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Deployments and being alone

A refresher course on how to stay busy

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As an Army wife who has been through my share of deployments (one of them for 15 months in 2006 to 2007), I know what it's like to be alone. In fact, I'm in the midst of the final countdown to another yearlong operation. Part of my journey toward a deployment involves refreshing what I call my "year-plan" - things to do to keep busy. Do you have one?

Laquita Booker-Moore does. She stays busy as a full-time medical student and mom to her four children ages 4 to 22. Her husband, I Corps Sgt. 1st Class Moore, deployed in June on his 7th middle-eastern tour. "I do something with other spouses every Friday," said Booker-Moore, "and once a month, we do things like go to Pacific Beach or get a massage. You have to take time for yourself."

She advises spouses to take Army Family Team Building (AFTB) classes, which offer information and services from financial readiness to Family Readiness training. Also, attend FRG meetings and activities, and seek out local and military faith-based communities to stay occupied. "Get out, drive around, and see the sights," Booker-Moore said. "You never know, you might meet your best friend."

She also highly recommends the Spouses Club on Joint Base Lewis-McChord as a way to meet other wives. "Sometimes, I even have dinner by myself and go to a movie," she said. "If you're not okay being alone, you'll be miserable."

To survive deployments, the Army Deployment Cycle Readiness: Soldier's and Family Member's Handbook suggests eating right, getting enough rest, volunteering in the community and getting involved in a new activity or hobby. Also, talking about your fears, doubts, and feelings with a close and trusted friend, and seeking out the unit's chaplain or Military Family Life Consultant (MFLC) to talk about issues can help.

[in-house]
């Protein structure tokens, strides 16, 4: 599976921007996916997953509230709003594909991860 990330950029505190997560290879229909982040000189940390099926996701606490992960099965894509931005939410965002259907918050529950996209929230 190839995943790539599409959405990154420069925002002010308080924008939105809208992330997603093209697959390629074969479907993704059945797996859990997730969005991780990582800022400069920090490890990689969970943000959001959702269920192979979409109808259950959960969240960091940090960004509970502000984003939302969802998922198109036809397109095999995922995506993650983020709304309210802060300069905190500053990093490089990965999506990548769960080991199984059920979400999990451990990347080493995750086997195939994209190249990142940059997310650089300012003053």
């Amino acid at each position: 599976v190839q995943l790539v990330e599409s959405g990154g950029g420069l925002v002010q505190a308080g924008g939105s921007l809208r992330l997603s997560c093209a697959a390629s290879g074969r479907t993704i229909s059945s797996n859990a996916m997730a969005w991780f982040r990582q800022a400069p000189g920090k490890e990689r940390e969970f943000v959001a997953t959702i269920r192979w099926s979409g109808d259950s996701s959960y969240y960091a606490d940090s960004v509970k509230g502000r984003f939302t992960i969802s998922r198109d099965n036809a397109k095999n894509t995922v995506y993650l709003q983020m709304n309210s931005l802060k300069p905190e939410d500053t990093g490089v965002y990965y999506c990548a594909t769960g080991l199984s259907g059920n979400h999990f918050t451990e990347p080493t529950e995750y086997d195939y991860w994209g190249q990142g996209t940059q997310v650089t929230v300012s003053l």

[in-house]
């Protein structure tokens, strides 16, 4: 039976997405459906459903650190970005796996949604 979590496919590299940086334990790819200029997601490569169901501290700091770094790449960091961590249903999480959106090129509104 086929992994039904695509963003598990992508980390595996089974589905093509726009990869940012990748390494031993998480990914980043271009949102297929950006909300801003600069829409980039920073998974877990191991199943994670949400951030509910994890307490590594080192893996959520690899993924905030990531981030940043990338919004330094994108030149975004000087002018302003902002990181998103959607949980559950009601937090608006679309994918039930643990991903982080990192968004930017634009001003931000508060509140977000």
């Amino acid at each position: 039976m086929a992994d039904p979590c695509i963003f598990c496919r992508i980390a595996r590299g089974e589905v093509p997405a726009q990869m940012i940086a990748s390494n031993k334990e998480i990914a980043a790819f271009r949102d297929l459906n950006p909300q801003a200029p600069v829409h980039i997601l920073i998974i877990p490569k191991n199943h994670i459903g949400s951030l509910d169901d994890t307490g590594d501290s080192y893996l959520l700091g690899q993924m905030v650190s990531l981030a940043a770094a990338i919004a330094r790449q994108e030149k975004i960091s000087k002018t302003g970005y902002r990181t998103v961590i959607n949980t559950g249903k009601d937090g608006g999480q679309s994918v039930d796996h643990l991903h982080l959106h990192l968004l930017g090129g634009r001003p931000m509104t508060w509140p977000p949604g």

Other things you can include in your year-plan: read a new book from a different genre monthly, or join a book club. During the holidays, begin a "Kris Kringle" gift exchange with family and make handmade cards; take a road trip, or invite relatives to visit for Christmas. Volunteer at local toy and food drives or serve food to the homeless. Make a gratitude journal and make lists of all the things you're thankful for during New Years (instead of resolutions you may not keep). Also, revamp your workout regimen or begin an exercise program, which helps manage stress.

Above all, stay in contact with your spouse (via Skype, emails, letters, photos, phone calls) and find things that keep you motivated and connected (my husband and I have a deployment "bucket-list"- activities we plan on doing when he returns. We add something new each time we speak or write).

Whatever you do, have something in your life to look forward to - daily, weekly, during the holidays and beyond.

A good place to find additional information and support is your FRG contact and your Soldier's rear-detachment chain of command. For more information about Army family programs and community services, visit . Also, visit the Lewis Community Spouses' Club at


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